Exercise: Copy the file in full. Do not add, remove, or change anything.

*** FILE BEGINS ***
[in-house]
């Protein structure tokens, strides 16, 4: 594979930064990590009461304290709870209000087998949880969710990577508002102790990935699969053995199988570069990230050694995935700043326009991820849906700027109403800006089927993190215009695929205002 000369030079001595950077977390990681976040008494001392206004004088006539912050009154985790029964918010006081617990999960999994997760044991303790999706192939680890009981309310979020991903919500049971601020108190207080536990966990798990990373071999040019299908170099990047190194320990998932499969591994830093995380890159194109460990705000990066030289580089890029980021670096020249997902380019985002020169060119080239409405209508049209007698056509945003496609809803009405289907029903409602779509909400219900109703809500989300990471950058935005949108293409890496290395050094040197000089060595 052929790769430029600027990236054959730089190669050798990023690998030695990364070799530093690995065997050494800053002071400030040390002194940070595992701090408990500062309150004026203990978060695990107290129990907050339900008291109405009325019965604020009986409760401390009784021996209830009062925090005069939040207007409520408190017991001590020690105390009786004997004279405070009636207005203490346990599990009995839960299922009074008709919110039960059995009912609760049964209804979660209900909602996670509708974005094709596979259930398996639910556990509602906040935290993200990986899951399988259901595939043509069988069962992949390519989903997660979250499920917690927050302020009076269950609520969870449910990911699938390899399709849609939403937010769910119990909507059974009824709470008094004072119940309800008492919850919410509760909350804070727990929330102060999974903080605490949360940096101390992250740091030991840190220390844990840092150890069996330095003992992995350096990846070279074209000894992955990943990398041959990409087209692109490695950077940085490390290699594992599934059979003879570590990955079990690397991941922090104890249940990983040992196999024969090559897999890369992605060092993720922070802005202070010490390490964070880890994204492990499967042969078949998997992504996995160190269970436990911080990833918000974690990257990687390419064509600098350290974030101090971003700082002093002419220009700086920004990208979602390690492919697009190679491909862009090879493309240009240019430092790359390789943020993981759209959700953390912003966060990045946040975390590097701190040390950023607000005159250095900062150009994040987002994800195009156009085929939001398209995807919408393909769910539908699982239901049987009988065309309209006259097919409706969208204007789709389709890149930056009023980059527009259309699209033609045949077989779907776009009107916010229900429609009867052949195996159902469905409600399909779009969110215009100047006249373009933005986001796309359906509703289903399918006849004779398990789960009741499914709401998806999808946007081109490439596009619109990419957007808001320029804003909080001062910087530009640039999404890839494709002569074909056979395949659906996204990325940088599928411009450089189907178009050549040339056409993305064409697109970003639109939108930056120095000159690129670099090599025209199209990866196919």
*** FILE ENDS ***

[in-house]
């Protein structure tokens, strides 16, 4: 594979930064990590009461304290709870209000087998949880969710990577508002102790990935699969053995199988570069990230050694995935700043326009991820849906700027109403800006089927993190215009695929205002 000369030079001595950077977390990681976040008494001392206004004088006539912050009154985790029964918010006081617990999960999994997760044991303790999706192939680890009981309310979020991903919500049971601020108190207080536990966990798990990373071999040019299908170099990047190194320990998932499969591994830093995380890159194109460990705000990066030289580089890029980021670096020249997902380019985002020169060119080239409405209508049209007698056509945003496609809803009405289907029903409602779509909400219900109703809500989300990471950058935005949108293409890496290395050094040197000089060595 052929790769430029600027990236054959730089190669050798990023690998030695990364070799530093690995065997050494800053002071400030040390002194940070595992701090408990500062309150004026203990978060695990107290129990907050339900008291109405009325019965604020009986409760401390009784021996209830009062925090005069939040207007409520408190017991001590020690105390009786004997004279405070009636207005203490346990599990009995839960299922009074008709919110039960059995009912609760049964209804979660209900909602996670509708974005094709596979259930398996639910556990509602906040935290993200990986899951399988259901595939043509069988069962992949390519989903997660979250499920917690927050302020009076269950609520969870449910990911699938390899399709849609939403937010769910119990909507059974009824709470008094004072119940309800008492919850919410509760909350804070727990929330102060999974903080605490949360940096101390992250740091030991840190220390844990840092150890069996330095003992992995350096990846070279074209000894992955990943990398041959990409087209692109490695950077940085490390290699594992599934059979003879570590990955079990690397991941922090104890249940990983040992196999024969090559897999890369992605060092993720922070802005202070010490390490964070880890994204492990499967042969078949998997992504996995160190269970436990911080990833918000974690990257990687390419064509600098350290974030101090971003700082002093002419220009700086920004990208979602390690492919697009190679491909862009090879493309240009240019430092790359390789943020993981759209959700953390912003966060990045946040975390590097701190040390950023607000005159250095900062150009994040987002994800195009156009085929939001398209995807919408393909769910539908699982239901049987009988065309309209006259097919409706969208204007789709389709890149930056009023980059527009259309699209033609045949077989779907776009009107916010229900429609009867052949195996159902469905409600399909779009969110215009100047006249373009933005986001796309359906509703289903399918006849004779398990789960009741499914709401998806999808946007081109490439596009619109990419957007808001320029804003909080001062910087530009640039999404890839494709002569074909056979395949659906996204990325940088599928411009450089189907178009050549040339056409993305064409697109970003639109939108930056120095000159690129670099090599025209199209990866196919």